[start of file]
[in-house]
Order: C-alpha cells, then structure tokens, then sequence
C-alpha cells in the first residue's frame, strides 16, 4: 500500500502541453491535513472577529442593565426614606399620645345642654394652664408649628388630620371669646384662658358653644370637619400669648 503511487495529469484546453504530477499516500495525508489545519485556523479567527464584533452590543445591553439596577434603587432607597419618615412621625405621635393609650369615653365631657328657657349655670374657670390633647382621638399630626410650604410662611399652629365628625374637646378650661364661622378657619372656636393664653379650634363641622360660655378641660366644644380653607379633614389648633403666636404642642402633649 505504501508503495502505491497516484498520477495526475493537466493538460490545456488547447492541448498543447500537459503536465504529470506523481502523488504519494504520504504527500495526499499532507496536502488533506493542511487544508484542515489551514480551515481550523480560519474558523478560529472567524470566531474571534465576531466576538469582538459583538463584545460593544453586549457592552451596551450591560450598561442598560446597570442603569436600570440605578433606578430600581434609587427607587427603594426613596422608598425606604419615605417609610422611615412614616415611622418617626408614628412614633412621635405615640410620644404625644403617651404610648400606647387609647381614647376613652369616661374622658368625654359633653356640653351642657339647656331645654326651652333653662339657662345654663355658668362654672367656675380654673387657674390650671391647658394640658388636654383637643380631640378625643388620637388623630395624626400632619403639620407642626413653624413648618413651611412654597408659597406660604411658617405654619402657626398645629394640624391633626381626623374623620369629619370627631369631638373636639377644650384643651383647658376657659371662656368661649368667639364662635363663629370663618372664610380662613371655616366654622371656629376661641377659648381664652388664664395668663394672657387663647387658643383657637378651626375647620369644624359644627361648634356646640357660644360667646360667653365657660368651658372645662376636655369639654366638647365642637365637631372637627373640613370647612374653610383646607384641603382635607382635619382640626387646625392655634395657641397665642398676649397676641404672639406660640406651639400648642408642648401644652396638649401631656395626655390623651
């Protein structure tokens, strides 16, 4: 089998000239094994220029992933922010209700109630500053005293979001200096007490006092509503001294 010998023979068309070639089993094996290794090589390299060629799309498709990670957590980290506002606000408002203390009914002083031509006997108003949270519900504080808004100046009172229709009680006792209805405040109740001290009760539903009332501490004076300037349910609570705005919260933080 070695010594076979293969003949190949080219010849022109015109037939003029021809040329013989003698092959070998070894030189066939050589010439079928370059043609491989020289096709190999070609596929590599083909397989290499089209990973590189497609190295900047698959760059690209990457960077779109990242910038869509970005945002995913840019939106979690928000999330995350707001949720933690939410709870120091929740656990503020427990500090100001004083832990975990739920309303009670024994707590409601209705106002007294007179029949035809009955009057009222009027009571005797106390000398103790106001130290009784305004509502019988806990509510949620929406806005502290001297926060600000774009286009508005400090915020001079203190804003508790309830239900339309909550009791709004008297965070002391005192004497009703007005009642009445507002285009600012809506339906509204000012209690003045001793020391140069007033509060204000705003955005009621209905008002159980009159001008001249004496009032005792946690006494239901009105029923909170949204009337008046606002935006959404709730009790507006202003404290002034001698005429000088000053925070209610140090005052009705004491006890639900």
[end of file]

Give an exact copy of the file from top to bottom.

[in-house]
Order: C-alpha cells, then structure tokens, then sequence
C-alpha cells in the first residue's frame, strides 16, 4: 500500500502541453491535513472577529442593565426614606399620645345642654394652664408649628388630620371669646384662658358653644370637619400669648 503511487495529469484546453504530477499516500495525508489545519485556523479567527464584533452590543445591553439596577434603587432607597419618615412621625405621635393609650369615653365631657328657657349655670374657670390633647382621638399630626410650604410662611399652629365628625374637646378650661364661622378657619372656636393664653379650634363641622360660655378641660366644644380653607379633614389648633403666636404642642402633649 505504501508503495502505491497516484498520477495526475493537466493538460490545456488547447492541448498543447500537459503536465504529470506523481502523488504519494504520504504527500495526499499532507496536502488533506493542511487544508484542515489551514480551515481550523480560519474558523478560529472567524470566531474571534465576531466576538469582538459583538463584545460593544453586549457592552451596551450591560450598561442598560446597570442603569436600570440605578433606578430600581434609587427607587427603594426613596422608598425606604419615605417609610422611615412614616415611622418617626408614628412614633412621635405615640410620644404625644403617651404610648400606647387609647381614647376613652369616661374622658368625654359633653356640653351642657339647656331645654326651652333653662339657662345654663355658668362654672367656675380654673387657674390650671391647658394640658388636654383637643380631640378625643388620637388623630395624626400632619403639620407642626413653624413648618413651611412654597408659597406660604411658617405654619402657626398645629394640624391633626381626623374623620369629619370627631369631638373636639377644650384643651383647658376657659371662656368661649368667639364662635363663629370663618372664610380662613371655616366654622371656629376661641377659648381664652388664664395668663394672657387663647387658643383657637378651626375647620369644624359644627361648634356646640357660644360667646360667653365657660368651658372645662376636655369639654366638647365642637365637631372637627373640613370647612374653610383646607384641603382635607382635619382640626387646625392655634395657641397665642398676649397676641404672639406660640406651639400648642408642648401644652396638649401631656395626655390623651
């Protein structure tokens, strides 16, 4: 089998000239094994220029992933922010209700109630500053005293979001200096007490006092509503001294 010998023979068309070639089993094996290794090589390299060629799309498709990670957590980290506002606000408002203390009914002083031509006997108003949270519900504080808004100046009172229709009680006792209805405040109740001290009760539903009332501490004076300037349910609570705005919260933080 070695010594076979293969003949190949080219010849022109015109037939003029021809040329013989003698092959070998070894030189066939050589010439079928370059043609491989020289096709190999070609596929590599083909397989290499089209990973590189497609190295900047698959760059690209990457960077779109990242910038869509970005945002995913840019939106979690928000999330995350707001949720933690939410709870120091929740656990503020427990500090100001004083832990975990739920309303009670024994707590409601209705106002007294007179029949035809009955009057009222009027009571005797106390000398103790106001130290009784305004509502019988806990509510949620929406806005502290001297926060600000774009286009508005400090915020001079203190804003508790309830239900339309909550009791709004008297965070002391005192004497009703007005009642009445507002285009600012809506339906509204000012209690003045001793020391140069007033509060204000705003955005009621209905008002159980009159001008001249004496009032005792946690006494239901009105029923909170949204009337008046606002935006959404709730009790507006202003404290002034001698005429000088000053925070209610140090005052009705004491006890639900």